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Jose# WARTON, geboren um das Jahr 1729, Bruder des oben Seite 518 angeführten Dichlers Thomas Warton, stand eine geraume Zeit anfänglich als Unter-, dann als Oberlehrer am Kollegium zu Winchester. Er legte diese Stelle im Jahre 1793 nieder, und wurde erst Pfarrer 'eu Upham, dann zu Wickham. Er hat sich durch mehrere gute prosai. sche Werke und verschiedene wohlgelungene Gedichte ausgezeichnet. Sein erstes Werk waren Odes on several subjects, 1746, 8, die er ohne Namen herausgab. Diesem folgte, mit des Verfassers Namen, an Ode occasioned by reading West's Pindar mit mehreren neuern kleinen Gedichten, 1749. Der erste Theil des Essay on the genius and writings of A. Pope erschien bereits 1753 anonym; der zweite kam erst 1984 her

Dieses Werk bewies, dass Warton lange Zeit seinen Dichter studiert haben musste, und war gleichsam ein Vorläufer der Ausgabe von Pope's Werken ;, letzteres Werk führt den Titel: The Works of Alex. Pope, Esq., complete with notes and illustrations by J. W. and others, London, 1797, 9 Vol. 8.

Die erste Ausgabe von der Übersetzung Virgils erschien 1753 unter dem Titel: the Works of Virgil in English Verse, the Eneid translated by the Rev. Mr. Chris stopher Pitt, the Eclogues and Georgics by Mr. Joseph Warton, with several new observations by Mr. Hodoworth, Mr.

aus.

/

Spence and others in 4 Oktavbänden; eine neuere Ausgabe kam in den Jahren 1763, 1770 und 1778 in 4 Dnodezbänden heraus. Diese Übersetzung soll den Sinn des Originals genouer, als die vorigen Englischen Übersetzungen ausdrucken, die Versifikation soll leicht und harmonisch, die Sprache rein und korrekt seyn; an sich aber, 'als dichterisches Produkt, Dryden's Werk nachstehen. Warton lieferte mit seinem Bruder gelegentlich noch Beiträge zu Hawkesworth's Adventurer, und es scheinen von ihnen die Aufsätze über Shake speare herzurühren.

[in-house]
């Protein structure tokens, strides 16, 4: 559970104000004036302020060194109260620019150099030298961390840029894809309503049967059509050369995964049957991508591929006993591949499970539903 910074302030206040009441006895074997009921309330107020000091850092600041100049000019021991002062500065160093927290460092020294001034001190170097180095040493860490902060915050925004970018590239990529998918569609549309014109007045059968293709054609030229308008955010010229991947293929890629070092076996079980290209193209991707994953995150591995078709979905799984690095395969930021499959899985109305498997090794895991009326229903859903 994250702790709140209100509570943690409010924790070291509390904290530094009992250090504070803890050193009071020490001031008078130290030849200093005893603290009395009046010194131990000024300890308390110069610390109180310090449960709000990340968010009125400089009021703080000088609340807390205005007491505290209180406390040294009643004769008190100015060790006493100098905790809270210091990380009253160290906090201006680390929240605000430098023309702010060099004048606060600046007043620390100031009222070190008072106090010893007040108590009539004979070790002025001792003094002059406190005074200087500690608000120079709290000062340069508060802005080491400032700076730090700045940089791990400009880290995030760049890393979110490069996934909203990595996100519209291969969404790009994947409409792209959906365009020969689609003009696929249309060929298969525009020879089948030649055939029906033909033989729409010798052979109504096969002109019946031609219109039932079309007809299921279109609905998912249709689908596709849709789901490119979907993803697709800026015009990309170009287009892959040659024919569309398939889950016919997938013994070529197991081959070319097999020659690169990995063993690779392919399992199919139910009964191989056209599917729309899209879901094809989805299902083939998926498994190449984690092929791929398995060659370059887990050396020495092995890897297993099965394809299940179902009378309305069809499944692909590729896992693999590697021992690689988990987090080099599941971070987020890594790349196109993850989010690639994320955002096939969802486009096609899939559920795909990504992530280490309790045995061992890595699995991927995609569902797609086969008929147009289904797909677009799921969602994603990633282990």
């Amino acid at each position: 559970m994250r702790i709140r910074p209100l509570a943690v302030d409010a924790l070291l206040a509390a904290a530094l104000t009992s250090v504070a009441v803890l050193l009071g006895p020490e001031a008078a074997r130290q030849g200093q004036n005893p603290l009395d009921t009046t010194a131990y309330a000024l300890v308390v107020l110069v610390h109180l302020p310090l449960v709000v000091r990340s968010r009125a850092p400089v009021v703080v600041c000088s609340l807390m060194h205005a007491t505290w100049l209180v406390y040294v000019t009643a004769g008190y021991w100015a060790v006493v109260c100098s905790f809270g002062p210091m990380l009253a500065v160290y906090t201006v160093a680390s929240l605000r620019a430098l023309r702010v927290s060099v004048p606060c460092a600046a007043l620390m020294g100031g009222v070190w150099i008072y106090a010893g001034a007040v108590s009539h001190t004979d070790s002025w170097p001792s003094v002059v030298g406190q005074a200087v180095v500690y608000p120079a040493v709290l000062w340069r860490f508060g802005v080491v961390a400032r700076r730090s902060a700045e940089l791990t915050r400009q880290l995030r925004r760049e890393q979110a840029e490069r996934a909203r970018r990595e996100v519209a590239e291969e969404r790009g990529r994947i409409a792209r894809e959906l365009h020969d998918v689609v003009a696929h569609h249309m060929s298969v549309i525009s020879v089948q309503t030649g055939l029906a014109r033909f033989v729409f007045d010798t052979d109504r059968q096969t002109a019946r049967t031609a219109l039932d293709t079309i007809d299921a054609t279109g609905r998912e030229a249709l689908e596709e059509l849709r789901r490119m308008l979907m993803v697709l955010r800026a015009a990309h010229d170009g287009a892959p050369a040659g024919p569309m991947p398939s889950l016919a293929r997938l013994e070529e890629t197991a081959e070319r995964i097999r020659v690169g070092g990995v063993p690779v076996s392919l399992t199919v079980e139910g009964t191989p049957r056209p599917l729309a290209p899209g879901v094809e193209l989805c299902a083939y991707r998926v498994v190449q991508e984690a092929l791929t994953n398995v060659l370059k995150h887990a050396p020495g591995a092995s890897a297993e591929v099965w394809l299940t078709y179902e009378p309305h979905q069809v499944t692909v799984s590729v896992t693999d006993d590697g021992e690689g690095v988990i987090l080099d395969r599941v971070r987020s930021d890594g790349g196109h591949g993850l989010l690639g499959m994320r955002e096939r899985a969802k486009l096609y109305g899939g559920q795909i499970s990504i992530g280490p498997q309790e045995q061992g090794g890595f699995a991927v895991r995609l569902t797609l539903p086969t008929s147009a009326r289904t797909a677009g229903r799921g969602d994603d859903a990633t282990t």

Warton hatte überdies Materia. lien zu einer Literaturgeschichte des Zeitalters Leo X gesammelt. Seine Ausgabe von Pope entsprach zwar dem ärfsern, aber nicht dem innern Werthe-nach den vielleicht zu hoch gespannten Erwartungen, welche man sich von derselben gemacht hatte. Man schärzte ihn übrigens eben so sehr wegen seiner Talente und Gelehrsamkeit, als wegen seiner liberalen Denkungsart und seines wohlwollenden Her

Er starb den 23sten Februar 1800, im 78sten Jahre seines Alters, zu Wickham in Hontshire als Pfarrer des Oras und Präbendar zu Winchester, mit dem Ruhm eines seks achtungswürdigen Mannes.

Sens.

ODB TO Fancy.

O Parent of each lovely Muse,
Thy spirit o'et my soul diffuse,
O'er all my heartless songs preside,
My footsteps to thy temple guide,
To offer at thy turf-built shrine,
In golden cups no costly wine,
No murder'd falling of the Rock,
But Bowers and honey from the rock.

O Nymph with loosely-flowing hair,
With buskin'd leg, and bosom bare,
Thy waist with myrtle-girdle bound,
Thy brows with Indian feathers' crown'd,